This summer was the first time in my life that I consistently ate healthy, whole foods. I was exercising often and eating a relatively organic diet full of fruit, vegetables, lean meat, and whole grains. Yet come August, I had never felt worse. My digestion was extremely irregular, I was experiencing frequent and painful cramping, I was perpetually bloated. To summarize: I was miserable.
Naturally, I took to the internet and stumbled upon the symptoms for IBS. Not just that, I found a diet commonly recommended for people experiencing irritable bowels: The Low FODMAP diet. I cannot possibly emphasize how much the discovery of low FODMAPs positively impacted my life. I ate according to the guidelines on this website (click here) for 7 days and within the week I no longer felt bloated, I had minimal cramping, and I was 7 lbs lighter (a testament to my extreme bloating and constipation). It was a breakthrough in my IBS journey but it is not the only new strategy I have had to employ in my lifestyle.
Next stop in this journey: additional strategies I have learned to minimize my symptoms of IBS and lead a life of healthy digestion.
Successes: What Has helped
Before discussing various things that have helped my IBS, I want to make it clear that this is simply my personal story of what has helped me. Everyone is different. I recommend using my suggestions as a starting point to help find out what your own IBS triggers are and what things make YOU feel better.
1. Eating a Low FODMAP Diet
Centering my regular diet around low FODMAP foods has alleviated many of my IBS symptoms. Click here for a complete food list and more information on FODMAPs. Foods containing high amounts of FODMAPs (aka Fermentable Oligo-saccharides, Di-saccharides, Mono-saccharides and Polyols) are difficult for the body to digest. They draw water into the intestines and provide food for the not so great bacteria hiding in your digestive system. Consuming FODMAPs has been linked to symptoms of gas, bloating, stomach pain, constipation, and diarrhea. People with IBS are particularly susceptible to these effects.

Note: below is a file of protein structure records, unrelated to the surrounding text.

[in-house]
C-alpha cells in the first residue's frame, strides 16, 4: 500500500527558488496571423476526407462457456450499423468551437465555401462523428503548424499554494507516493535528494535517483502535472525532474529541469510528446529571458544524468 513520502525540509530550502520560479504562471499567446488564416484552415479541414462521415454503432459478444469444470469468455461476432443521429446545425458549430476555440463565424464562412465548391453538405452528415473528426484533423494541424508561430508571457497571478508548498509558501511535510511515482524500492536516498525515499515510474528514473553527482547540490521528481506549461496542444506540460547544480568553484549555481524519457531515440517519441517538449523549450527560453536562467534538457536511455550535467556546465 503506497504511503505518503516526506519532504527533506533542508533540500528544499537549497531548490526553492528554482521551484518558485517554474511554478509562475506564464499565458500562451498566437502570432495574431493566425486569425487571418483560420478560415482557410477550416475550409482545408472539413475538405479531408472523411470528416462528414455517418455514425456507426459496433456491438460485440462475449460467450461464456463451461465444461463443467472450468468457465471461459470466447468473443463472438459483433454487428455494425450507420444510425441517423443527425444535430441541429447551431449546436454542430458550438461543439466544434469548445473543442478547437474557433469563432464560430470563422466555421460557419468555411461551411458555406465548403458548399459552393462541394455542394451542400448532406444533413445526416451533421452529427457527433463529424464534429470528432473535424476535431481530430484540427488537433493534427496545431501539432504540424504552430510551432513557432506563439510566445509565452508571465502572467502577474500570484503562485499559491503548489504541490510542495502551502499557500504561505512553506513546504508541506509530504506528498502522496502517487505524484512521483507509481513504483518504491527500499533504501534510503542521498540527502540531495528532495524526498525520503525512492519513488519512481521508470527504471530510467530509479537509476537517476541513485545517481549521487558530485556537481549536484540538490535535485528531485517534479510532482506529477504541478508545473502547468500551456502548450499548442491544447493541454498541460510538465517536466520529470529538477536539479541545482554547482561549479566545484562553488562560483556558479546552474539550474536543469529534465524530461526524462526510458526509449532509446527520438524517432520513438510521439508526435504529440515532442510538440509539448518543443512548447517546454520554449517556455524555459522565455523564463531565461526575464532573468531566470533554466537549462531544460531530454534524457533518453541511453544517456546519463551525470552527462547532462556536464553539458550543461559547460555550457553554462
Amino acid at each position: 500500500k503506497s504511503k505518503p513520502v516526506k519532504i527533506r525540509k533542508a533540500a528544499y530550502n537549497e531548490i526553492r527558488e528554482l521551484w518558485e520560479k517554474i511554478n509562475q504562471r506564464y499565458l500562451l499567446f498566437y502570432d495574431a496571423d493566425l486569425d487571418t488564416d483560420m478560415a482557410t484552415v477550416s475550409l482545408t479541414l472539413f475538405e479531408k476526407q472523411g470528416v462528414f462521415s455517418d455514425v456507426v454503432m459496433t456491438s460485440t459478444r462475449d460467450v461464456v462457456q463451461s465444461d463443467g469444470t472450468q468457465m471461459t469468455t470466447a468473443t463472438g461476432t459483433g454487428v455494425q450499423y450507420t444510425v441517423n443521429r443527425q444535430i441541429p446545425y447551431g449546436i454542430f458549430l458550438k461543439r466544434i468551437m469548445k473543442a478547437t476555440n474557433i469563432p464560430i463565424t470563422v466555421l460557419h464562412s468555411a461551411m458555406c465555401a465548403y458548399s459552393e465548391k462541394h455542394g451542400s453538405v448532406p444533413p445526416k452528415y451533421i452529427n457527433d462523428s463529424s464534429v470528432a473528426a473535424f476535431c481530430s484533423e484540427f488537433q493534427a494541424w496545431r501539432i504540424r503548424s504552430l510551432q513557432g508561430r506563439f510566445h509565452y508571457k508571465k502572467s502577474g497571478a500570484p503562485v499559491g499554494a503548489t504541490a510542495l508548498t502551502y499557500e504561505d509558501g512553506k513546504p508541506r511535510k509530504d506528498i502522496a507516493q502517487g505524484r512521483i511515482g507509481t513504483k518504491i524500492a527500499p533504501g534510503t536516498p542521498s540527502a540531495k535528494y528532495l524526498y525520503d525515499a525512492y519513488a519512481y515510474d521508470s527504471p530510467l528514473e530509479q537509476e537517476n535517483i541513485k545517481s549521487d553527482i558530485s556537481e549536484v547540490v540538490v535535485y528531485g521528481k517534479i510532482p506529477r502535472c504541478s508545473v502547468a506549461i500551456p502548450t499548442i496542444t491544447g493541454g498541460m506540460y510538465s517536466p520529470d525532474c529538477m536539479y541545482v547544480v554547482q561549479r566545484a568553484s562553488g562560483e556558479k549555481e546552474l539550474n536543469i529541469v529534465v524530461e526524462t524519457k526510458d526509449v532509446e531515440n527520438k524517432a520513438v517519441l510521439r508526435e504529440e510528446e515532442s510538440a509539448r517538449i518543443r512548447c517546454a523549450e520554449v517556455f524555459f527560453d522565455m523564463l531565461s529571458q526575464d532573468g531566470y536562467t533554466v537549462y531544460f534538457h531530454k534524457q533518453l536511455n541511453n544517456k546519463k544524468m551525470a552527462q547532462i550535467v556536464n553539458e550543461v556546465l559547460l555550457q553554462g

The recommended approach to trying a low FODMAP diet:
eat strictly according to the low FODMAP food list for 8 weeks.
After this period of time, slowly add foods back into your diet. Identify the foods that are particularly triggering for your digestive system. My worst food triggers: onion, garlic, milk, whey protein, fried foods.
The best part about eating low FODMAP?
There is food you can eat from each food group. It is less restrictive than a fad diet, thus it is more sustainable long term.
Adding foods back in expands your food options even further.
Additionally, I have found that eating to this diet for most of my meals helps minimize symptoms when I eat high FODMAP foods in moderation.
Probiotics are helpful when it comes to IBS because they populate your gut with good bacteria to assist in food breakdown.
Nature Made Dual Action Probiotics have truly saved my life and I refuse to try anything else. The “dual action” of the product indicates that certain strains of bacteria in the probiotic specifically target the large intestine while others target the small intestine. This functions to treat symptoms of the entire GI tract. With that being said, evidence and research for the beneficial use of probiotics for IBS patients is limited. The most beneficial strain in improving IBS symptoms has shown to be Bifidobacterium. This strain is present in the probiotics I use and is something you should look for within the nutrition information of various probiotics. The use of probiotics is highly subjective to personal experience, I recommend trying a few different types and noting which strands of bacteria yield any form of relief to your personal IBS symptoms.
3. Drinking Water in the Morning